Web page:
Subject: Re: Dependencies, including "make update" issues.
To: None <firstname.lastname@example.org>
From: Tyler Retzlaff <email@example.com>
Date: 07/01/2005 20:19:11
On 01/07/2005, at 7:38 AM, Richard Rauch wrote:
> Hi, I have two thoughts I thought I'd share.
> The first is for packages that only get loaded as dependencies for
> packages. I turned this over in my mind for the first time a while
> and saw a post about it, but the response, I think, misunderstood
> the key
> The idea is this: When you build a package, mark whether it is built
> because it is required by some other package, or if it was built/
> *directly* by the user. E.g., I build (or in any case, install)
> the GIMP.
> Let us suppose that aalib is already installed. This is handled
> by the package installation. Let us suppose that fontconfig is *not*
Better yet increment a value that says how many installed packages
depend on it.
> In this case, fontconfig will be attempted to automatically install.
> After installing, add a tag to the /var/db/pkg database entry
> for fontconfig to indicate that "this package was installed
> to meet dependency requirements.
> Now, suppose that you delete the GIMP.
> When pkg_delete runs into fontconfig while cleaning up the dependency
> tree for the GIMP, it will see that fontconfig was only installed as a
> dependency for some other package (pkg_delete does *not* need to know
> that it was for the GIMP). So, pkg_delete will try to delete
> (Or rather, it will delete fontconfig, if fontconfig has nothing else
> still depending on it.)
If the above is done and the dependency count drops to 0 then the
package can be removed.
> The upshot is that if you install, say, 10 packages manually, you may
> end up with more than 10 packages added to your system---but if you
> delete those 10 packages without adding anything else, then you'll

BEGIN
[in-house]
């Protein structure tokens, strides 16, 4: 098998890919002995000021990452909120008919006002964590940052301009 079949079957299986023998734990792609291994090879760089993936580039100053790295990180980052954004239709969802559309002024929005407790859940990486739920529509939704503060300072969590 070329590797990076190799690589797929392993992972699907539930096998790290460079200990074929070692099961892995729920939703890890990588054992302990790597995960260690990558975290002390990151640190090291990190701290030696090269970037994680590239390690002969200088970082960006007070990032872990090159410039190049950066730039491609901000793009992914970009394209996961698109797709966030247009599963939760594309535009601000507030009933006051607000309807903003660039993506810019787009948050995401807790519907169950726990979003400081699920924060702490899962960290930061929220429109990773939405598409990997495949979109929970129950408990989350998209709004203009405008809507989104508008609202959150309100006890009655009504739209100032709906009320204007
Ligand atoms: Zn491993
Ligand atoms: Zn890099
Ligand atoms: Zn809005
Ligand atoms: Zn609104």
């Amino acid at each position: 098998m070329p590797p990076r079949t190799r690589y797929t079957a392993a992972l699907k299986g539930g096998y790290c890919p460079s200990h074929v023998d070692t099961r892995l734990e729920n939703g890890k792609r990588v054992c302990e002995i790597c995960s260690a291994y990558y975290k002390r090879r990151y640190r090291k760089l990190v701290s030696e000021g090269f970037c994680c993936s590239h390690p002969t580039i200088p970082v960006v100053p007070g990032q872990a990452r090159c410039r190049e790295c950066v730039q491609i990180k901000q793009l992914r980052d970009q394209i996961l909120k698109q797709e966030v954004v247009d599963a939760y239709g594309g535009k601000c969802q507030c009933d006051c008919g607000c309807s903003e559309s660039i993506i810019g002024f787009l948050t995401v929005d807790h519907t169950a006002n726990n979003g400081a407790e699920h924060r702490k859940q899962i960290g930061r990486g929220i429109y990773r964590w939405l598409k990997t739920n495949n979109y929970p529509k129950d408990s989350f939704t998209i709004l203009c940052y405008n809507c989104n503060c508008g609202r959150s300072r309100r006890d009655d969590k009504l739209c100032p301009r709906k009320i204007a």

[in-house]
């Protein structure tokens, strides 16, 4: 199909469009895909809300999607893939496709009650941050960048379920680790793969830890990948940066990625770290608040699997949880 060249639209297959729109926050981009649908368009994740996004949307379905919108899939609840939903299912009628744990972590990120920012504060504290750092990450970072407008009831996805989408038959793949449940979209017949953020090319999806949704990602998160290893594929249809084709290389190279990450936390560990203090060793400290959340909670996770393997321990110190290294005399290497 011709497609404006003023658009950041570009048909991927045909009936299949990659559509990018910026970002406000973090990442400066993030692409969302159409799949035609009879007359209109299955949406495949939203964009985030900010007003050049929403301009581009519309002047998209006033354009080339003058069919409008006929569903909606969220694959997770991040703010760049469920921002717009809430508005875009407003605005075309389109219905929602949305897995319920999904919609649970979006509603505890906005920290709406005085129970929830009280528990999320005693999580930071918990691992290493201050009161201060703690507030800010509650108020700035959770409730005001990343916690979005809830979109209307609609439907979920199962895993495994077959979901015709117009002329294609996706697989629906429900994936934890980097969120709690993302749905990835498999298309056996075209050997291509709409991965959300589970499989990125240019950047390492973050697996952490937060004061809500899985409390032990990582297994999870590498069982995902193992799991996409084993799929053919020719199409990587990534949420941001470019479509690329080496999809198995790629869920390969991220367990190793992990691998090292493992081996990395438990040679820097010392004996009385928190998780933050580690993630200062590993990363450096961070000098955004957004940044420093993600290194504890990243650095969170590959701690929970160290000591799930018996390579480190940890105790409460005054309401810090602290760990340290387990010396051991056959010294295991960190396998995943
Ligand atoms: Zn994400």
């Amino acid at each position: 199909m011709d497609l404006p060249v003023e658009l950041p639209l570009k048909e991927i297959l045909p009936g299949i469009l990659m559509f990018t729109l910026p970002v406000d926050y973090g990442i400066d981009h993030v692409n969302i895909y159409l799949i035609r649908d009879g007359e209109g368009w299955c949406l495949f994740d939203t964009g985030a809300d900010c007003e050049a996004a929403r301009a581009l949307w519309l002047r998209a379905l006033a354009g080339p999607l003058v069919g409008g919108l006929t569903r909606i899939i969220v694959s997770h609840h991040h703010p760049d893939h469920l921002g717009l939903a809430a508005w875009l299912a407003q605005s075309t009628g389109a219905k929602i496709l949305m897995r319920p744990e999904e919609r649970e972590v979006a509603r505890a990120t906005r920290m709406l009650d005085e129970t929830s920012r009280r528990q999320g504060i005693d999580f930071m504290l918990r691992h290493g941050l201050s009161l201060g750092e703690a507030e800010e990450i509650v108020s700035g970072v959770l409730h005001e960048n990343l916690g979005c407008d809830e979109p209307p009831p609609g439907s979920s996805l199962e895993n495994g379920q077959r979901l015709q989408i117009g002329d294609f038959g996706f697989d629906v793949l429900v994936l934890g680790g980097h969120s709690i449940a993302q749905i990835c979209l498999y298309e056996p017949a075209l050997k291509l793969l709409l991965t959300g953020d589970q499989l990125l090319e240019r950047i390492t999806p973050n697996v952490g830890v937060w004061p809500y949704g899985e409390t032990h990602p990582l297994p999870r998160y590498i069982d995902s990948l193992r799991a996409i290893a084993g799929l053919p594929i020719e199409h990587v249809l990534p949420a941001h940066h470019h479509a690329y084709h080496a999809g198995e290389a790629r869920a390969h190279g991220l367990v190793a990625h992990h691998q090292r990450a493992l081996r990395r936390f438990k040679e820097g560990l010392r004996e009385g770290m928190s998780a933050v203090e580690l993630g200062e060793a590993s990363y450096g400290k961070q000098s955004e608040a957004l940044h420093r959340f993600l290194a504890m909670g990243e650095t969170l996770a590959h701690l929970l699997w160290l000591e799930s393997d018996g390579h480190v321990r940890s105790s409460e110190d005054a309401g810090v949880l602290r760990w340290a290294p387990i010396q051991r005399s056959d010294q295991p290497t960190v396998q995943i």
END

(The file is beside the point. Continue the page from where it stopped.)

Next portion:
> all packages removed that weren't installed before those 10 were
> I've never really sifted through the package install/delete support,
> but conceptually this sounds simple.
> The reason to want this is so that you don't get an accumulation of
> cruft packages just because you briefly install/remove some other
> packages. Cruft packages can create security issues and can add
> overhead to updating packages.
I agree it would be more tidy if this happened.
> Updating packages is the second issue.
> I use "make update" and usually it's okay. But then I also avoid
> some of the really *nasty* packages like KDE.
> How practical would it be to automate a kind of recursive "make
> This may not be for everyone, since it creates a window during which
> arbitrary packages mail be broken in mysterious ways. But the idea
> is to start at "back" end of the dependency tree and "make replace" on
> anything that needs to be replaced (and on anything that depends upon
> it as you roll forward). In most cases, the ABI will be
> compatible, or
> compatible enough, that you won't notice problems.
> If a package fails to be replaced, then instead of stopping (as
> "make update" does), record the failure somewhere where the process
> can be readily integrated into a fresh "recursive replace" after a
> pkgsrc update (or after a manual attempt to fix the broken package).
> This would seem to satisfy the complaints of those who believe that
> "make update" is inferior to "make replace", while also providing a
> mechanism for cleanly getting everything up to date.
> If something fails to build, everything else stays, but if
> it succeeds in building (or when a fresh pkgsrc update permits
> a new build), all dependencies can be updated.
> No, I'm not offering to do this. I'm "happy enough" with make update.
> But maybe those debating ways to change pkgsrc will find this idea
> novel and useful.
Does sound better than current behavior. I wonder how often the ABI
would turn out not to be compatible.
> Just a couple of ideas. Use them or not. (^&
> "I probably don't know what I'm talking about." http://